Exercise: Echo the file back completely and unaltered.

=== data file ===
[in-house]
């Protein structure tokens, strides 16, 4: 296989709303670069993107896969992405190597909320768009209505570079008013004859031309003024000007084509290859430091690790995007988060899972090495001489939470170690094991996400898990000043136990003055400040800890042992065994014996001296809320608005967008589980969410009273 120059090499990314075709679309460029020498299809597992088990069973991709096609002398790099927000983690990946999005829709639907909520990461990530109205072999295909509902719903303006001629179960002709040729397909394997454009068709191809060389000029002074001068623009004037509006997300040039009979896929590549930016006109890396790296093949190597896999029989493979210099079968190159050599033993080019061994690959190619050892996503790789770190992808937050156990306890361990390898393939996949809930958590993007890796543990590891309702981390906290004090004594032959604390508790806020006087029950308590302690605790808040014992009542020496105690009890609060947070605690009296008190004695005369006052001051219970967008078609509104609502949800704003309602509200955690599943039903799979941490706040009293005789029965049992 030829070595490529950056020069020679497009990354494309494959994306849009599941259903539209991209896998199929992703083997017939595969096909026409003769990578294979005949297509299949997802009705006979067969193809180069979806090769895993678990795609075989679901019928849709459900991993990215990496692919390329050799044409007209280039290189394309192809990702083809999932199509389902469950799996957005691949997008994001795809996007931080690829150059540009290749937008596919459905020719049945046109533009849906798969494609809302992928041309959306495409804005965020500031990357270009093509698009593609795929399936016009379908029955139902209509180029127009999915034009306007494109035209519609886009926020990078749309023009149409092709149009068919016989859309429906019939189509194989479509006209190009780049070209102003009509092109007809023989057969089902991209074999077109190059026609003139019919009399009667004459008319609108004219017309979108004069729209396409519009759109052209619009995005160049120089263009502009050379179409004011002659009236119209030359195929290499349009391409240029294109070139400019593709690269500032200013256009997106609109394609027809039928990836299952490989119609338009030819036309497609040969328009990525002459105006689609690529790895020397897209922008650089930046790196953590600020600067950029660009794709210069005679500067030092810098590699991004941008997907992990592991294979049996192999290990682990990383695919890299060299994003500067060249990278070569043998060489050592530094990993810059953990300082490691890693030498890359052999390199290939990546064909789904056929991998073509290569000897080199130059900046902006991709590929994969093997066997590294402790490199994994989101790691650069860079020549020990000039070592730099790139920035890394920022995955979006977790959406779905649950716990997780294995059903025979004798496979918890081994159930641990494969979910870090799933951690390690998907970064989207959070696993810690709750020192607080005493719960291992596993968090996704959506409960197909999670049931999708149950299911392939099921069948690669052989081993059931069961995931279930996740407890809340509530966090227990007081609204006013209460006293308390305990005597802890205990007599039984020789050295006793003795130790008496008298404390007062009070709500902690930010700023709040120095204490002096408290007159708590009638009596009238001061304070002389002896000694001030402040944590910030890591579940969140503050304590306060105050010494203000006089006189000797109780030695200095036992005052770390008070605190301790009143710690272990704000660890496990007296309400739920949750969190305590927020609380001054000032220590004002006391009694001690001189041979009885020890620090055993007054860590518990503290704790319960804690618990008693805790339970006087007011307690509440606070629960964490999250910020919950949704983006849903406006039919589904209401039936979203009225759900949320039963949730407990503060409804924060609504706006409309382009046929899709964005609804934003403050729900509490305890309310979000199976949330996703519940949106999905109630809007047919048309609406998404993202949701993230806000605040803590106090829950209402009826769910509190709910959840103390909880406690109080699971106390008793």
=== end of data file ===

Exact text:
[in-house]
């Protein structure tokens, strides 16, 4: 296989709303670069993107896969992405190597909320768009209505570079008013004859031309003024000007084509290859430091690790995007988060899972090495001489939470170690094991996400898990000043136990003055400040800890042992065994014996001296809320608005967008589980969410009273 120059090499990314075709679309460029020498299809597992088990069973991709096609002398790099927000983690990946999005829709639907909520990461990530109205072999295909509902719903303006001629179960002709040729397909394997454009068709191809060389000029002074001068623009004037509006997300040039009979896929590549930016006109890396790296093949190597896999029989493979210099079968190159050599033993080019061994690959190619050892996503790789770190992808937050156990306890361990390898393939996949809930958590993007890796543990590891309702981390906290004090004594032959604390508790806020006087029950308590302690605790808040014992009542020496105690009890609060947070605690009296008190004695005369006052001051219970967008078609509104609502949800704003309602509200955690599943039903799979941490706040009293005789029965049992 030829070595490529950056020069020679497009990354494309494959994306849009599941259903539209991209896998199929992703083997017939595969096909026409003769990578294979005949297509299949997802009705006979067969193809180069979806090769895993678990795609075989679901019928849709459900991993990215990496692919390329050799044409007209280039290189394309192809990702083809999932199509389902469950799996957005691949997008994001795809996007931080690829150059540009290749937008596919459905020719049945046109533009849906798969494609809302992928041309959306495409804005965020500031990357270009093509698009593609795929399936016009379908029955139902209509180029127009999915034009306007494109035209519609886009926020990078749309023009149409092709149009068919016989859309429906019939189509194989479509006209190009780049070209102003009509092109007809023989057969089902991209074999077109190059026609003139019919009399009667004459008319609108004219017309979108004069729209396409519009759109052209619009995005160049120089263009502009050379179409004011002659009236119209030359195929290499349009391409240029294109070139400019593709690269500032200013256009997106609109394609027809039928990836299952490989119609338009030819036309497609040969328009990525002459105006689609690529790895020397897209922008650089930046790196953590600020600067950029660009794709210069005679500067030092810098590699991004941008997907992990592991294979049996192999290990682990990383695919890299060299994003500067060249990278070569043998060489050592530094990993810059953990300082490691890693030498890359052999390199290939990546064909789904056929991998073509290569000897080199130059900046902006991709590929994969093997066997590294402790490199994994989101790691650069860079020549020990000039070592730099790139920035890394920022995955979006977790959406779905649950716990997780294995059903025979004798496979918890081994159930641990494969979910870090799933951690390690998907970064989207959070696993810690709750020192607080005493719960291992596993968090996704959506409960197909999670049931999708149950299911392939099921069948690669052989081993059931069961995931279930996740407890809340509530966090227990007081609204006013209460006293308390305990005597802890205990007599039984020789050295006793003795130790008496008298404390007062009070709500902690930010700023709040120095204490002096408290007159708590009638009596009238001061304070002389002896000694001030402040944590910030890591579940969140503050304590306060105050010494203000006089006189000797109780030695200095036992005052770390008070605190301790009143710690272990704000660890496990007296309400739920949750969190305590927020609380001054000032220590004002006391009694001690001189041979009885020890620090055993007054860590518990503290704790319960804690618990008693805790339970006087007011307690509440606070629960964490999250910020919950949704983006849903406006039919589904209401039936979203009225759900949320039963949730407990503060409804924060609504706006409309382009046929899709964005609804934003403050729900509490305890309310979000199976949330996703519940949106999905109630809007047919048309609406998404993202949701993230806000605040803590106090829950209402009826769910509190709910959840103390909880406690109080699971106390008793």